My Father’s Last WordsWhen I was in sixth grade I was reading Solzhenitsyn, Updike and Salinger. When I came home from school one day, my Dad was reading some book a relative had given me. I never saw him read before. It was this crap novel about some high school basketball pla
At 64 he was dying of cancer, partly from smoking, partly from years of chemical and asbestos exposure from 40 years working shift work at the refinery. My Mom called me one night from the hospital after midnight. I hurried over but when I got there he was already pretty dazed. It was hard to see him so weak and helpless. He was a strong man with these thick polish hands whose wedding band would fit over mine, and I’m 6’2” and over 200 lbs. The week before he when in the hospital, he chopped a tree down in front of our house with and ax and dug the stump out with a pick and shovel. Here he was, emaciated and looking at me for something, what, I don’t know. My Mom hands me a paper with writing in my Dad’s hand. It said something like… yesterday we were young… and sort of tailed off. My sister came and it wasn't long before his gray blue eyes went cold. As my mother and my sister hugged, I closed his eyes, shut off the machines and whispered “I love you Dad. Thank you.” into his ear. I read somewhere that your hearing is the last sense to go… How would they know such a thing?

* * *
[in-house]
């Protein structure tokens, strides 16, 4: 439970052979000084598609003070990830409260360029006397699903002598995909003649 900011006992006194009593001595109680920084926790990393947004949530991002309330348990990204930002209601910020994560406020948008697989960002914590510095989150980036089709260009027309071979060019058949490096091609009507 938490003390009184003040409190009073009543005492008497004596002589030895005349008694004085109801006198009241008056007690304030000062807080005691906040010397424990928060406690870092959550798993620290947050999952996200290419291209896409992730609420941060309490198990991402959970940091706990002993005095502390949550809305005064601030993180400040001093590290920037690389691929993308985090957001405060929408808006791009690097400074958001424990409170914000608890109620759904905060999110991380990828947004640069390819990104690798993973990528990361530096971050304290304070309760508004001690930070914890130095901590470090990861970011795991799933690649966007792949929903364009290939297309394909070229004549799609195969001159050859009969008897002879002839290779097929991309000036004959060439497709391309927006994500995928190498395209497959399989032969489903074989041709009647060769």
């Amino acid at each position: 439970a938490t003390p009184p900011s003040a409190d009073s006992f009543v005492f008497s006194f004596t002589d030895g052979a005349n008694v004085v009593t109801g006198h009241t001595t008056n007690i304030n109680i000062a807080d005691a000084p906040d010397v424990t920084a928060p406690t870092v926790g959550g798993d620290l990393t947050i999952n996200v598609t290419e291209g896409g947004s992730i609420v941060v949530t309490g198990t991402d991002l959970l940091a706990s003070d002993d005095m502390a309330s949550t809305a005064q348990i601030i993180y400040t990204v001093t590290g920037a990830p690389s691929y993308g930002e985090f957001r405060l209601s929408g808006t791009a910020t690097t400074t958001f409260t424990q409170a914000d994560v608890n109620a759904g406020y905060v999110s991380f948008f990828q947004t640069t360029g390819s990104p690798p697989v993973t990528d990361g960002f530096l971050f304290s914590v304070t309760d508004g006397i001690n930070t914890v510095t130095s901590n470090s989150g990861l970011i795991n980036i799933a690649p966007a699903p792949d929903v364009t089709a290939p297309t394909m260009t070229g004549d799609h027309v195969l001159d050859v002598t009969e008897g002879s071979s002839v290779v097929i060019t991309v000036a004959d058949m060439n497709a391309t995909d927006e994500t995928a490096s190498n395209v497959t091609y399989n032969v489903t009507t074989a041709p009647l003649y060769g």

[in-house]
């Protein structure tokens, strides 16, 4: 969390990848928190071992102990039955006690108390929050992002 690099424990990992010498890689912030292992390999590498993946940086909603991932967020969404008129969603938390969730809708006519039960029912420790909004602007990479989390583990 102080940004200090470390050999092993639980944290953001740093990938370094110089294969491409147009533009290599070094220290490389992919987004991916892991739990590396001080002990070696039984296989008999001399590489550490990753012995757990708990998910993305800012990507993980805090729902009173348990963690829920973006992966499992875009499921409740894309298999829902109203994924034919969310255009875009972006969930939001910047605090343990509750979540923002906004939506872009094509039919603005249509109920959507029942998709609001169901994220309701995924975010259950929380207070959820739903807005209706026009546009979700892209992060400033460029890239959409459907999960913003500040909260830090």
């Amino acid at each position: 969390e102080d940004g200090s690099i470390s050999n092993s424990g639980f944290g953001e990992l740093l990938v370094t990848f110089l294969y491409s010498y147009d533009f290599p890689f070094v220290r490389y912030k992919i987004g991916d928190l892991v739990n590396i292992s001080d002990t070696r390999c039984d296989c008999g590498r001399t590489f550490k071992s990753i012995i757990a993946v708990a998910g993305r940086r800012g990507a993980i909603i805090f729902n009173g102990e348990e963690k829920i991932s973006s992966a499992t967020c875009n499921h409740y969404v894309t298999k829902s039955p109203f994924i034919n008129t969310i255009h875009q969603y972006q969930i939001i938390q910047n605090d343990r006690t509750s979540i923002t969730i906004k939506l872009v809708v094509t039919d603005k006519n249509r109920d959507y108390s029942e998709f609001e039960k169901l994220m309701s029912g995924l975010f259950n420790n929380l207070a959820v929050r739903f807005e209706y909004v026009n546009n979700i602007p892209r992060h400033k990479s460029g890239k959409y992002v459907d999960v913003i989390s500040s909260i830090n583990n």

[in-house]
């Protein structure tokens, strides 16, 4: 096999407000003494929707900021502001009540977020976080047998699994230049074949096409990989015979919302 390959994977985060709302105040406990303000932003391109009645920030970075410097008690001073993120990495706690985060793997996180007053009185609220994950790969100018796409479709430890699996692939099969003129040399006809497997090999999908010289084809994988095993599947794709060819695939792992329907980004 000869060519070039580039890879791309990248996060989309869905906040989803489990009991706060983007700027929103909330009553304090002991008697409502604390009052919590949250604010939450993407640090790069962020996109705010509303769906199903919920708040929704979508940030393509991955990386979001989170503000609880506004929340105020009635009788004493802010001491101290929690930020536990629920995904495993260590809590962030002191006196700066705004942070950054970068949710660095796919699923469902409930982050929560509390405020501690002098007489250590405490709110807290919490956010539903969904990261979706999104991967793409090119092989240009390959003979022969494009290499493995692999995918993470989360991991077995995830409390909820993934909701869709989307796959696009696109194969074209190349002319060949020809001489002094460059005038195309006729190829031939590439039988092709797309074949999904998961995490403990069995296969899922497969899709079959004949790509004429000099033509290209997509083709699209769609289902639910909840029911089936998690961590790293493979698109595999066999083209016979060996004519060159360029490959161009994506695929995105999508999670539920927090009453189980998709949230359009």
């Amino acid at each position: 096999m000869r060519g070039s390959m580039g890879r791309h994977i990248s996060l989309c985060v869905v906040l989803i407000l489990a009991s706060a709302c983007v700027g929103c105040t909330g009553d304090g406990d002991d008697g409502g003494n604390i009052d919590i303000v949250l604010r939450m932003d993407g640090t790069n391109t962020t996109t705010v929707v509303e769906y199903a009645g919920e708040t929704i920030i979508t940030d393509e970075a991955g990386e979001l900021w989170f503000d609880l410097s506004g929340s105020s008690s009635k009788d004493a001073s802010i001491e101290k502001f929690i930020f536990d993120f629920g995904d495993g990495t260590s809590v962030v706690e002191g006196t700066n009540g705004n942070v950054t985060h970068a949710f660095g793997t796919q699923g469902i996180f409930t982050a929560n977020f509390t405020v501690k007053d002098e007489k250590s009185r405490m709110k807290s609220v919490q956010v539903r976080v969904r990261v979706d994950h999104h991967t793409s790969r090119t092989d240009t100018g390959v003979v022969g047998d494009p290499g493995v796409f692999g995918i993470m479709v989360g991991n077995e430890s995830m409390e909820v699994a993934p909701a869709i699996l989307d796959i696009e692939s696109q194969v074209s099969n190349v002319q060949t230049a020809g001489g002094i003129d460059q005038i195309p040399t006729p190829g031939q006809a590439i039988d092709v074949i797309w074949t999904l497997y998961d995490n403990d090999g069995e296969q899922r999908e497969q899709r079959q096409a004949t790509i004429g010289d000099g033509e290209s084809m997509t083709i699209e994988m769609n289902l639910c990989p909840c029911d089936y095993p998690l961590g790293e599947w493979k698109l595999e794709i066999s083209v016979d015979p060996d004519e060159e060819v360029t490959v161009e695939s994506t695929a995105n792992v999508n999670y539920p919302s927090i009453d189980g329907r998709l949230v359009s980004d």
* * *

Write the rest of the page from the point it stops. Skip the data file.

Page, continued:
So I post my stories from time to time. They are all just crap. Big words and flailing (failing) attempts at prose… what does it mean?
My Dad had it right. If you have to talk, make it simple. And as he said (unspoken) with his dying bone and muscle as he cared for our house by cutting that tree, thinking of, and taking care of us, loving us; It is not your words that communicate your heart, it is your actions.
I really only have one thing to say tonight, and I will make it plain:
I love you Dad. Thank you.